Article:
Indigenous tribes and environmental groups vowed immediately to appeal the decision and maintain their resistance to the project.

In a sign of potential clashes ahead, the commission was interrupted midway through Thursday’s deliberations in St. Paul, Minn., by shouts that it had “declared war on the Ojibwe.”

Native american activists and environmentalists oppose the project, saying it’s unnecessary and would risk spills in pristine areas of the state.

Line 3 also requires 29 additional permits from local, state and federal levels, Minnesota Governor Mark Dayton said in a statement. “Approvals are by no means assured,” he said.

Appeals of the commission’s decisions go to the Minnesota Court of Appeals.

The Minnesota Legislature also could intervene when it reconvenes next year. Dayton vetoed a bill last session that would have let Enbridge bypass the commission and proceed with replacing Line 3. But voters will elect a new governor and a new Legislature in November.

The total length of the Line 3 replacement is 1,031-mile (1,660-km) from Alberta in western Canada to Wisconsin.

Spill at Trans Mountain pipeline station in B.C. larger than initially reported

A spill from Kinder Morgan’s Trans Mountain pipeline late last month was 48 times larger than initially reported, officials said.

The spill volume reported from the company’s Darfield station north of Kamloops on May 27 was revised to 4,800 litres from 100 litres, the B.C. Ministry of Environment said Sunday.

It said 100 litres is the minimum threshold under the company’s spill reporting obligations, so that’s why the ministry estimated 100 litres at the time.

Trans Mountain spokeswoman Ali Hounsell said the company didn’t tell regulators how much medium crude oil escaped at the time of the spill.

“Trans Mountain had not provided an estimate of the volume spilled, other than to confirm with regulators that it was over the reportable threshold, until cleanup had sufficiently progressed to a stage where an accurate estimation could be provided,” she said in an e-mail.

Following an on-site investigation, she said Trans Mountain has provided the updated volume estimate to regulators.

Trans Mountain is in the final stages of completing the cleanup, she said.

Under British Columbia’s spill reporting regulation, Trans Mountain was required to report the spill immediately. The regulation says the quantity spilled should be among the information included in that report, “to the extent practical.”

The company turned off the pipeline for several hours the day of the spill, which the ministry said came from a leaking flow metre.

The spill was contained to the station property and no waterways were affected, the ministry said.

Two days later, Prime Minister Justin Trudeau announced the federal government will spend $4.5-billion to buy the Trans Mountain expansion and Kinder Morgan Canada’s core assets.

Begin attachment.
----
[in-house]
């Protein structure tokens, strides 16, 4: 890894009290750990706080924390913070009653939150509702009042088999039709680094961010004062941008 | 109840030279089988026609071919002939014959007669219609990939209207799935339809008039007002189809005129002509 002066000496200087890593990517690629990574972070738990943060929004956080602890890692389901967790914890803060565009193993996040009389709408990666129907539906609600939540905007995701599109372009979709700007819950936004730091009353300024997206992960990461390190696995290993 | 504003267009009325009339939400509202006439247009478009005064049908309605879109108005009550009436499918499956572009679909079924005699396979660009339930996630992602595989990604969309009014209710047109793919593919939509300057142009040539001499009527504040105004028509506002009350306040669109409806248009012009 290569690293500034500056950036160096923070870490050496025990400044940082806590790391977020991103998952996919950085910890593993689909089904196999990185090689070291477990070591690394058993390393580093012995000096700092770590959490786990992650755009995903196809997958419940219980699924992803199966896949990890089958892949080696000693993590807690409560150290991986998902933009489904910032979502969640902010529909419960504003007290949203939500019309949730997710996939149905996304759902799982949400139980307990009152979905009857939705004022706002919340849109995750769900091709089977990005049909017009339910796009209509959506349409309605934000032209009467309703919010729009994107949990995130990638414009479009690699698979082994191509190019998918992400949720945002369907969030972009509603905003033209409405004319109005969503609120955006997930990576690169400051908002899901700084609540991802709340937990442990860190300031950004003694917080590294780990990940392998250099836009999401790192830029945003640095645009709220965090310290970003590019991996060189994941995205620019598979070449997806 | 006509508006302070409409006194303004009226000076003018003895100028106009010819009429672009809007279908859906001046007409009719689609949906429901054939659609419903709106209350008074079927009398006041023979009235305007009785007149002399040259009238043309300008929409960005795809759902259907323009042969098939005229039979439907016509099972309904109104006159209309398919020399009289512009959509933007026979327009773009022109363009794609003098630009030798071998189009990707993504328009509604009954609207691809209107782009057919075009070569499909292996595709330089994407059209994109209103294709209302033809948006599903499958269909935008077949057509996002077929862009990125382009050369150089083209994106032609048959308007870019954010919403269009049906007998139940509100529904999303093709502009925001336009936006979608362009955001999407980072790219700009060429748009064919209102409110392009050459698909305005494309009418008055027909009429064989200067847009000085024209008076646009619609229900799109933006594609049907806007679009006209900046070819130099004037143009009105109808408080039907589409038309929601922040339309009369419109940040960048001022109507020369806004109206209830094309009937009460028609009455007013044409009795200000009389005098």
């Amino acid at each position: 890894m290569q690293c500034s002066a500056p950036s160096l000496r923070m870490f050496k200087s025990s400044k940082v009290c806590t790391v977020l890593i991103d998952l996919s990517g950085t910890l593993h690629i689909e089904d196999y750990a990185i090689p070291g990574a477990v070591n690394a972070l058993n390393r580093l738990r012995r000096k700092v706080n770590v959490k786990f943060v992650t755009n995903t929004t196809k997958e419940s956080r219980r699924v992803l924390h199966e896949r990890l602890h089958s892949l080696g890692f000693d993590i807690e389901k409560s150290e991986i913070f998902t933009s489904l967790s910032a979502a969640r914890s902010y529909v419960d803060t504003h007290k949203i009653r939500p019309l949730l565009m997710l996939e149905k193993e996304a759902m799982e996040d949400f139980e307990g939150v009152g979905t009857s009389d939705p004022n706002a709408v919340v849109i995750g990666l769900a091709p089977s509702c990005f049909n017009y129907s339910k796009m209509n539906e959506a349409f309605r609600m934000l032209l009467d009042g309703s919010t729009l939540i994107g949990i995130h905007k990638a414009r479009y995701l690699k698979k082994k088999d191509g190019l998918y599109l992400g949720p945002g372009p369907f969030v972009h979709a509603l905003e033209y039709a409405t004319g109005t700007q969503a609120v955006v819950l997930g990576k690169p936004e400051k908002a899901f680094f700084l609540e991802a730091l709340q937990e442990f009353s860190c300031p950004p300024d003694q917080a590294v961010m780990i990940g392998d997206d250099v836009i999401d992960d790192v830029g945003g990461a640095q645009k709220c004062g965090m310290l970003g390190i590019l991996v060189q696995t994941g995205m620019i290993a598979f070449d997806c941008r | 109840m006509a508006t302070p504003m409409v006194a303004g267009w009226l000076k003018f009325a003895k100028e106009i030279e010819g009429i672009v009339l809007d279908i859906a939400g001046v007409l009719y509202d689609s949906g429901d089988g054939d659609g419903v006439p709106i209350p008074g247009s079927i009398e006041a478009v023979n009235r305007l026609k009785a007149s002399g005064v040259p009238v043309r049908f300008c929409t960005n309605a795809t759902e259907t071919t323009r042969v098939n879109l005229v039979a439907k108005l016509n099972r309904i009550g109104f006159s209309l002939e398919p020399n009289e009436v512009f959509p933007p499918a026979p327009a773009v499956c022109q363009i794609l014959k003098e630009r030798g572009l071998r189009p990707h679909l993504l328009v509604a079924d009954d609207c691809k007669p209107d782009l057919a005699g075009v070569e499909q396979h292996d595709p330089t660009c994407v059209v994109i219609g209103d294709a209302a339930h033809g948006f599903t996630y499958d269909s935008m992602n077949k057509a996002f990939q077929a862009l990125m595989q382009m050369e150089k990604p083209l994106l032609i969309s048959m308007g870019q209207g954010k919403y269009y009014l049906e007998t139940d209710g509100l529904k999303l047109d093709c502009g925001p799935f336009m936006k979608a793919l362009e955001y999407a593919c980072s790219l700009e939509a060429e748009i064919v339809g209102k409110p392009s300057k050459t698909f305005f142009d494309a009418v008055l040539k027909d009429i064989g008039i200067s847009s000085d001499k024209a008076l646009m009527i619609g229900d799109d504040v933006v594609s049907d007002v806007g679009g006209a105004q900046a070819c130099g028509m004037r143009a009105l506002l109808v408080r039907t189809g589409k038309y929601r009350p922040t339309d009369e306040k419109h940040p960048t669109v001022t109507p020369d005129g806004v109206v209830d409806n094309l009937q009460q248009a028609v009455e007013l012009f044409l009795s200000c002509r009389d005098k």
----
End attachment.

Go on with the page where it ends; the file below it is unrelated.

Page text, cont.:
Kinder Morgan had ceased all non-essential spending on the Trans Mountain expansion in April, vowing to cancel it unless it received assurances it can proceed without delays and without undue risk to shareholders by a deadline of May 31.

After the federal government’s announcement, the company said work would be restarted soon, with the government funding construction. The sale is expected to close in the second half of the year.

The Canadian Press

[SOURCE]

B.C. judge expands Trans Mountain injunction as protesters use ’calculated’ defiance

Burnaby RCMP arrested several protesters for violating a court injunction that prohibits them from entering within five metres of a Kinder Morgan work site.

Anti-pipeline protesters have made a calculated effort to blockade two Trans Mountain work sites in Burnaby, says a British Columbia Supreme Court judge who expanded his injunction to include equipment facilities and other locations involving the controversial project.

Justice Kenneth Affleck said Friday he would have some sympathy for people opposed to Trans Mountain’s application to vary his March 15 order prohibiting protests within a five-metre buffer zone, but an abundance of evidence indicates people have found ways to get around it and stop police from making arrests.

“In my view, the clear attempt to frustrate the injunction is not acceptable and there needs to be a means by this court to determine that its orders are respected,” Affleck said.

Those opposed have every right to protest, he said.

“They have a right to make their views known in a way that captures the attention of the world, if they wish to do so, but they are not entitled to block what is lawful activity.”

Dozens of protesters have been arrested since protests escalated last November. Many of those have appeared before Affleck this week to plead guilty to criminal contempt of court for violating the injunction and to pay fines or commit to community service. Others have yet to make court appearances.

Trans Mountain lawyer Maureen Killoran told Affleck that protesters have used a “workaround” to flout the injunction, which applied to the Burnaby Terminal and the Westridge Marine Terminal.

Killoran said affidavits from two witnesses indicate protesters have been bent on maximizing disruption at the two construction sites by “tag teaming” to avoid arrest after police read them the injunction order and gave them a 10-minute warning.

She read Facebook posts of a group called the Justin Trudeau Brigade, which urges protesters to leave a blockade just before the warning time is up as they are replaced by another group and police have to read the injunction order again and the process repeats.